II.4.10 SeaWiFS

II.4.10.1 Historical, Orbital and Resolution Overview:

SeaWiFS stands for the Sea-viewing Wide Field-of-view Sensor. The objective of this project is to gather data on global ocean bio-optical properties. Various types and quantities of marine phytoplankton can be identified by observing subtle changes in the oceans color. This ocean color data contributes to the study of ocean primary production and biogeochemistry.

The SeaStar spacecraft carrying the SeaWiFS instrument was launched on 1 August 1997. It has a 705km, sun-synchronous orbit. It features a spatial resolution of 1.1km and a nominal swath width of 2,800 km providing daily coverage of the world's oceans. The SeaWiFS instrument records information in 8 bands of approximately 20nm in width ranging from 400nm to 885nm. Find out more about the SeaWiFS project at the following web site:

SeaWiFS data is continuously being evaluated, recalibrated, and refined. As of November 1999 the third phase of data reprocessing was being finalized. Details of the reprocessing can be found at

III. Selected Composite Datasets

Various datasets processed and compiled by national data centers are opening up previously unexplored areas of satellite research. With its frequent overpass time and wide swath width, AVHRR imagery can record daily images of the entire globe. Datasets compiled of these daily images can be used to look at temporal changes in reflectance and are very important for vegetation monitoring and land use classification. Daily ground based observations can also be obtained for variables such as meteorological conditions and agricultural statistics which can be combined with satellite data. This section describes composite datasets of satellite imagery that are available in the CEO facilities. Websites for some important sources of ground based data are listed at the end of the section.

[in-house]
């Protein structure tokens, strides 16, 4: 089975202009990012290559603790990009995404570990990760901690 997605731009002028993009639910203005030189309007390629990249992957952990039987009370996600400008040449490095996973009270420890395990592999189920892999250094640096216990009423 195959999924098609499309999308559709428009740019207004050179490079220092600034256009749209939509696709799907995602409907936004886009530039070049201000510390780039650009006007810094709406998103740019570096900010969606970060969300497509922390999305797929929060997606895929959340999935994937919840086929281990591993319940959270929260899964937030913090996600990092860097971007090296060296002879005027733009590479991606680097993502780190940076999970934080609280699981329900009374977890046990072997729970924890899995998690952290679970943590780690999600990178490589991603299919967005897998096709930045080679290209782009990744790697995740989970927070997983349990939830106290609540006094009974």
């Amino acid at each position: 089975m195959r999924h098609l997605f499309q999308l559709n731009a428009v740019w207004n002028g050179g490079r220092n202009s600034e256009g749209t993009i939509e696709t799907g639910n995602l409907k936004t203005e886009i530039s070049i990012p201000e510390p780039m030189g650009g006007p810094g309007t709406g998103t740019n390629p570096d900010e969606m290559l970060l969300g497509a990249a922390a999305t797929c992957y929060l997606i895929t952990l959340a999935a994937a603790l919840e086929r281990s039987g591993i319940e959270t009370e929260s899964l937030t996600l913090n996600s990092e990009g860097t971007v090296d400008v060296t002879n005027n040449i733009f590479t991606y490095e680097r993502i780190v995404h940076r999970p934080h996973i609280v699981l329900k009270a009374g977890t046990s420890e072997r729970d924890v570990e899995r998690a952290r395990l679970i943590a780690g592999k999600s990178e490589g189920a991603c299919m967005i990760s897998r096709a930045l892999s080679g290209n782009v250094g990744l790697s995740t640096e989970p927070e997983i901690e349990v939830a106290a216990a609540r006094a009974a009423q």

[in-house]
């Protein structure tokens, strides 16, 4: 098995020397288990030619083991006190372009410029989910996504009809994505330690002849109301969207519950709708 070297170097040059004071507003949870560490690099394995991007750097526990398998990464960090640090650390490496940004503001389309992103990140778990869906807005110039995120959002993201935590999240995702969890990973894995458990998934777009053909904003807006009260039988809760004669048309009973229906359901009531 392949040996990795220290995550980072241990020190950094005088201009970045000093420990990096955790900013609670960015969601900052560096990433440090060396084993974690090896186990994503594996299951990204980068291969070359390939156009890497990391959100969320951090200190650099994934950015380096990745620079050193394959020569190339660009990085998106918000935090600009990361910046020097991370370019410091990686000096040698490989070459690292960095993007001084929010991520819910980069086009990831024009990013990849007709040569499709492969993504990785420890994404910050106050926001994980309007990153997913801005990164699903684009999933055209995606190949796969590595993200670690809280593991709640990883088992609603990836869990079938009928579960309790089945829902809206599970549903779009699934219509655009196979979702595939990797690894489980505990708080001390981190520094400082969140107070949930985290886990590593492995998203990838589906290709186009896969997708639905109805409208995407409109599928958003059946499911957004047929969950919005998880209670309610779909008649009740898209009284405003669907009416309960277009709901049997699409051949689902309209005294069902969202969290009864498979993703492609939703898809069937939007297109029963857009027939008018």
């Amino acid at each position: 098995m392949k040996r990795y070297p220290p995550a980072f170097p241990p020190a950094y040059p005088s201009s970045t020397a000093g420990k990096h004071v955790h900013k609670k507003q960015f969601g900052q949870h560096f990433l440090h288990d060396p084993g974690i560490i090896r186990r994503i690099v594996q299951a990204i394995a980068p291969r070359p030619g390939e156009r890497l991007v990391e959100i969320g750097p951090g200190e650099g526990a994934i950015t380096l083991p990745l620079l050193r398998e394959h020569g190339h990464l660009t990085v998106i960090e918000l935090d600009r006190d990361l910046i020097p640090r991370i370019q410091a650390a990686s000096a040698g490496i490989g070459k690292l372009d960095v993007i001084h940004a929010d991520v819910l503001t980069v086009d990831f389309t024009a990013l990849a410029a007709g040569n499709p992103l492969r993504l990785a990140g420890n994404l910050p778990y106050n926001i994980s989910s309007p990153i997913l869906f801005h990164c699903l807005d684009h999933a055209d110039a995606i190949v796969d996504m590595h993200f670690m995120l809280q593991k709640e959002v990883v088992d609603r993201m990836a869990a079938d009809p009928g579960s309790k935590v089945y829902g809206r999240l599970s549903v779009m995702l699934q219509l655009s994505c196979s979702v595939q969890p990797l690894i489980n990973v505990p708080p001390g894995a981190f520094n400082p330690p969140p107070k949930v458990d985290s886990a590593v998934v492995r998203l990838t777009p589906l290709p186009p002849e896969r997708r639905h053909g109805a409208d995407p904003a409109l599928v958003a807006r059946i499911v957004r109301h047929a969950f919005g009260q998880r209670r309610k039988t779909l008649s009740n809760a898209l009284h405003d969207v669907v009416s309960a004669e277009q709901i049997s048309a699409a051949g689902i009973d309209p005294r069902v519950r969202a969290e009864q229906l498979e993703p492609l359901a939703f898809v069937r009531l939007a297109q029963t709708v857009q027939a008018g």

III.1 1 Km Composite AVHRR Datasets:

In 1990, the EROS Data Center (EDC) located in Sioux Falls, South Dakota, began producing maximum NDVI composites for the conterminous United States. The maximum NDVI compositing process examines the NDVI value of each pixel from each daily pass of the compositing period and then selects the maximum NDVI value (Holben, 1986). The result is a composite image representing the maximum vegetation 'greenness' for that period. The length of the compositing period, usually weekly, biweekly, or decadal (10 days), is selected to best suit the seasonal characteristics and the phenology of the region being studied. In addition to selecting the maximum NDVI, compositing reduces the effects of cloud contamination and some atmospheric conditions that unnecessarily lower the signal. Currently, there are two major AVHRR composite datasets with 1 km resolution produced by the EDC; the Conterminous U.S. AVHRR Data Set and the Global 1 km AVHRR Data Set; these datasets are summarized in Table 4.

Table 4: 1 Km Composite AVHRR Datasets
What Conterminous US Biweekly Global 1 KM